In recent days, an announcement from Google and a detailed Apple rumor from Engadget tell us that smartphone apps will soon be coming to our smart TVs. Superficially, this sounds like a cool idea, but the more I think about it the less I get it. And the reason is user interfaces.
Faithful readers know that I have railed for a long time against attempts to add a thin layer of gesture support to a mouse-and-keyboard interface and think that you have a touch device. This has been a fundamental flaw in Microsoft’s Tablet PC efforts, even with the much improved touch support in Windows 7. There will never be a good Windows tablet or slate until Microsoft fundamentally rethinks the interface and builds touch support deep into the UI, and the applications are rewritten for touch as well.
But the fact is that it doesn;t make any more sense to take what is fundamentally a touch-based UI, like the iPhone OS or Android, and expect it to work with a pointer device (its true that Android phones have a D-pad or track ball, but I don;t know anyone who uses them much.) Touch just isn’t going to work on a TV. Even a free-space pointing device, such as the Hillcrest Labs Loop, is not a great substitute for hands-on in an interface designed for touch. A conventional remote would be a nightmare.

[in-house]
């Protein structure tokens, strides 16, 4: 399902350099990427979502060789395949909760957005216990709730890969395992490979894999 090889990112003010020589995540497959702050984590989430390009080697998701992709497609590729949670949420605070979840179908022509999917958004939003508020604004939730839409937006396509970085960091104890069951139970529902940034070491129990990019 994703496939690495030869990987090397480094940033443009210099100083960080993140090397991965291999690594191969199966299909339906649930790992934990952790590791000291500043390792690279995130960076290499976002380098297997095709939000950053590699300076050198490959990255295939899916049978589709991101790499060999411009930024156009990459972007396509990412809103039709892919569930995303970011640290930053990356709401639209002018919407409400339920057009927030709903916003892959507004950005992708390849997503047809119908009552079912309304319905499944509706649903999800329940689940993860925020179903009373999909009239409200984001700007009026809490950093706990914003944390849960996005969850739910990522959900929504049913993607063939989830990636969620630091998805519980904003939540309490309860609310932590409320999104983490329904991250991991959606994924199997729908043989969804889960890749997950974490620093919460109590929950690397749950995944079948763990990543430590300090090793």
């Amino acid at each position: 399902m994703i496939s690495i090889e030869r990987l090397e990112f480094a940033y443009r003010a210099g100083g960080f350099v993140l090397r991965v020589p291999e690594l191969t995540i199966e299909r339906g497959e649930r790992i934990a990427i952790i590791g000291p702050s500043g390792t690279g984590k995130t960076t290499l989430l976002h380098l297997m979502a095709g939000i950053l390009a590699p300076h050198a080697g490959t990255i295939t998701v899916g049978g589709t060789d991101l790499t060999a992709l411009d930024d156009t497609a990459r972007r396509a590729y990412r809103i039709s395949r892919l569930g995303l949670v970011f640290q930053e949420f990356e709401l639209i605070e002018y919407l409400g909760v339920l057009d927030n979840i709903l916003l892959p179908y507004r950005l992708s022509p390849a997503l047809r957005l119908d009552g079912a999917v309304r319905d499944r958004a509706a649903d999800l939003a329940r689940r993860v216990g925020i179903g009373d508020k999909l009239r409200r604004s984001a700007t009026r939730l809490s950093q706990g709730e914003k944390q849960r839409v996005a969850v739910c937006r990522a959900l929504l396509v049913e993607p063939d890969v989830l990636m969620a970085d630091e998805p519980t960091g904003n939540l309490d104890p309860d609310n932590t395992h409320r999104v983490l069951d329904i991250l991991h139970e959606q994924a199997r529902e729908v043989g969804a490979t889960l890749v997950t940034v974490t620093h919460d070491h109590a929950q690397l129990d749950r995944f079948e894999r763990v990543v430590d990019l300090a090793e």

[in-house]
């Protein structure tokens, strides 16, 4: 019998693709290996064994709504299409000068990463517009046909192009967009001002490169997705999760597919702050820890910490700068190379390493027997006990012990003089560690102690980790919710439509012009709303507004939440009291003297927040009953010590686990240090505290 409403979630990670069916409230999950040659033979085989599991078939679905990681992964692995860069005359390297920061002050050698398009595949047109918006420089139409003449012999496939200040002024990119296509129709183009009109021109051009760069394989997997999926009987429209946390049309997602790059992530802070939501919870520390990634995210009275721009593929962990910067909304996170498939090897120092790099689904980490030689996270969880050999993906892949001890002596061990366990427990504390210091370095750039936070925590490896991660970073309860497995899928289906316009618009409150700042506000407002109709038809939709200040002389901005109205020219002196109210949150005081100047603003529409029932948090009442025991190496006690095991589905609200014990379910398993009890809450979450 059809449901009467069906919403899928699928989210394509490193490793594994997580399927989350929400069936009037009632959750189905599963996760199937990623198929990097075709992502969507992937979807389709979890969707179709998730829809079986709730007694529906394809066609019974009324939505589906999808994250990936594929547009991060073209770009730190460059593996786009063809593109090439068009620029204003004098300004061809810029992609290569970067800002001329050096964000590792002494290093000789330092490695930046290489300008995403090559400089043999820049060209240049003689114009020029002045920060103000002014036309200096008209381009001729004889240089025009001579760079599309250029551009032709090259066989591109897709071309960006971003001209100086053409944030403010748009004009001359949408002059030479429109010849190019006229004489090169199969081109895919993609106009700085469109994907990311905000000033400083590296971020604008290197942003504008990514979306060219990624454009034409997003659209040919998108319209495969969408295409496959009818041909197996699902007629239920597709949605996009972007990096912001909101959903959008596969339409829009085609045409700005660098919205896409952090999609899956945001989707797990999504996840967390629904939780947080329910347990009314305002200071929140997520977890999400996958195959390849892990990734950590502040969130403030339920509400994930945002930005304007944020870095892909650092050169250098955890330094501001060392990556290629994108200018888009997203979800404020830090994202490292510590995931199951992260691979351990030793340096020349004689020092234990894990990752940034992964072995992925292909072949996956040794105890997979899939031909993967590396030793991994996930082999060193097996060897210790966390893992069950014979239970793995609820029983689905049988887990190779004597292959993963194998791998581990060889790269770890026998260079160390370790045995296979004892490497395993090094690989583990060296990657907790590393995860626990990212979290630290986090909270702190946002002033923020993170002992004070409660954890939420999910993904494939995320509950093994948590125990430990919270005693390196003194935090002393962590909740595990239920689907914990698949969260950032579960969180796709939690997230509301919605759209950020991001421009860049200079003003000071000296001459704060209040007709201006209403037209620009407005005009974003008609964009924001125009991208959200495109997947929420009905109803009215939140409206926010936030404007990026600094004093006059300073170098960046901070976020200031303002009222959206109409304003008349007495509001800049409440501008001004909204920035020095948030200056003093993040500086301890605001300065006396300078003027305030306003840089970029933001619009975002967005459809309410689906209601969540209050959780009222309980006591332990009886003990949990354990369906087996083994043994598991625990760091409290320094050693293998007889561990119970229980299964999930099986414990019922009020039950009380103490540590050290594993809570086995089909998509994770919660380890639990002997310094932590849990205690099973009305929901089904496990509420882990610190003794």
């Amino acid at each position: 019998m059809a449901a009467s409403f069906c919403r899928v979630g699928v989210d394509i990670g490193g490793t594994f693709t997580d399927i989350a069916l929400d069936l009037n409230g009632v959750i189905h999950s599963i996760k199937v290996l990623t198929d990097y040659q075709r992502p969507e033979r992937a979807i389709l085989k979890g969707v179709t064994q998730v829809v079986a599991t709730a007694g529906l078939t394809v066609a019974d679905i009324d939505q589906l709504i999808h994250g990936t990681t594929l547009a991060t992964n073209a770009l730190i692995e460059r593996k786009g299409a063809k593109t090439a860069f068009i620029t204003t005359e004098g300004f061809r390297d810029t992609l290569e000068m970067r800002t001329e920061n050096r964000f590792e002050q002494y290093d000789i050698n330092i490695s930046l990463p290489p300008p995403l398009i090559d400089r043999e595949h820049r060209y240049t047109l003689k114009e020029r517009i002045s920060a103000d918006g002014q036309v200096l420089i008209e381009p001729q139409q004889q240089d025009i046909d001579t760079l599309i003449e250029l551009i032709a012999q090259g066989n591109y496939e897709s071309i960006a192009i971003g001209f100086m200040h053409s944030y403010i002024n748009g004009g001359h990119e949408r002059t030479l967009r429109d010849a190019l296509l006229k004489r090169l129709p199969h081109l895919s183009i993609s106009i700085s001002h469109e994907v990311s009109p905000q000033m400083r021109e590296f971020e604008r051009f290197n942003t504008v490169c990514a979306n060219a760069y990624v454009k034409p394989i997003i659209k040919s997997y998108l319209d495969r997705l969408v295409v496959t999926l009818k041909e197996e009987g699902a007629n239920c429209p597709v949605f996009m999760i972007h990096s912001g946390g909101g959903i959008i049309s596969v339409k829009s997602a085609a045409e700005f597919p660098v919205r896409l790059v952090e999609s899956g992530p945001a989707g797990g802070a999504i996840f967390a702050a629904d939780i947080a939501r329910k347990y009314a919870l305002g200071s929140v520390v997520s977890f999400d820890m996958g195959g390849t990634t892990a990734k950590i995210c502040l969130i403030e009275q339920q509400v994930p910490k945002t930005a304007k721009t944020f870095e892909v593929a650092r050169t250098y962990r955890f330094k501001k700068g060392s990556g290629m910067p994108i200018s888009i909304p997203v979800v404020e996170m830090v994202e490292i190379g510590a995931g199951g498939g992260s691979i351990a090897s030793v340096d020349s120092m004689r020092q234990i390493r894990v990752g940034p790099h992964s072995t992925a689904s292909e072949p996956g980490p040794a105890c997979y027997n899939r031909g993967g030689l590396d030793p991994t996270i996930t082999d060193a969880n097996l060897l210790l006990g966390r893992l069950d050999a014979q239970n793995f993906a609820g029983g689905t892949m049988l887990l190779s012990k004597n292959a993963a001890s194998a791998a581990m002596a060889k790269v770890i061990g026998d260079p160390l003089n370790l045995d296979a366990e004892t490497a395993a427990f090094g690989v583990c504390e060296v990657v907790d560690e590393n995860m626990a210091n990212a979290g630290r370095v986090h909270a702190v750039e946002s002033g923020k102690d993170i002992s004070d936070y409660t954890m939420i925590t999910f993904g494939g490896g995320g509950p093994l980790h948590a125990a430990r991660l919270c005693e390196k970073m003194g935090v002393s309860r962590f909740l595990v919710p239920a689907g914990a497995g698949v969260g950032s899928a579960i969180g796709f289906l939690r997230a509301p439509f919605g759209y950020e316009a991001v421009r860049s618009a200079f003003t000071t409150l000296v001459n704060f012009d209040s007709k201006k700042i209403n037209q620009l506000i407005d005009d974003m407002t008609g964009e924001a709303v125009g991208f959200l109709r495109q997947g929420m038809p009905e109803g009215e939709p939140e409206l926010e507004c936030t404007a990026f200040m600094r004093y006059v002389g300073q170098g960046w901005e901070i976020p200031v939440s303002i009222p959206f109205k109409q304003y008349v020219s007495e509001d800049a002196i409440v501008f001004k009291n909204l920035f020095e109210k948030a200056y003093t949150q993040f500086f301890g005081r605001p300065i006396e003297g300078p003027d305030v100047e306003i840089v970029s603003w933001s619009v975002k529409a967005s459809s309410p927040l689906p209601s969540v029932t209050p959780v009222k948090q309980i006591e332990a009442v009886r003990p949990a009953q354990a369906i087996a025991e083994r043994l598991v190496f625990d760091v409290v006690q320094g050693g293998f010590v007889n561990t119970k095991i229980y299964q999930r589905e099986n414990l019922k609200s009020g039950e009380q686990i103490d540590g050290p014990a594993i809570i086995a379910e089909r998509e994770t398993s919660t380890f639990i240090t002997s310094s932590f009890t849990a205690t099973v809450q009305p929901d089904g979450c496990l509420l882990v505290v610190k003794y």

In that context, it is just foolishness to say that all Android or iPhone apps will work on these new TV systems. A few might, but especially on the iPhone and iPad, touch runs deep into the soul of most apps. I have a prize for the first person who succeeds at Harbor Master played with a remote.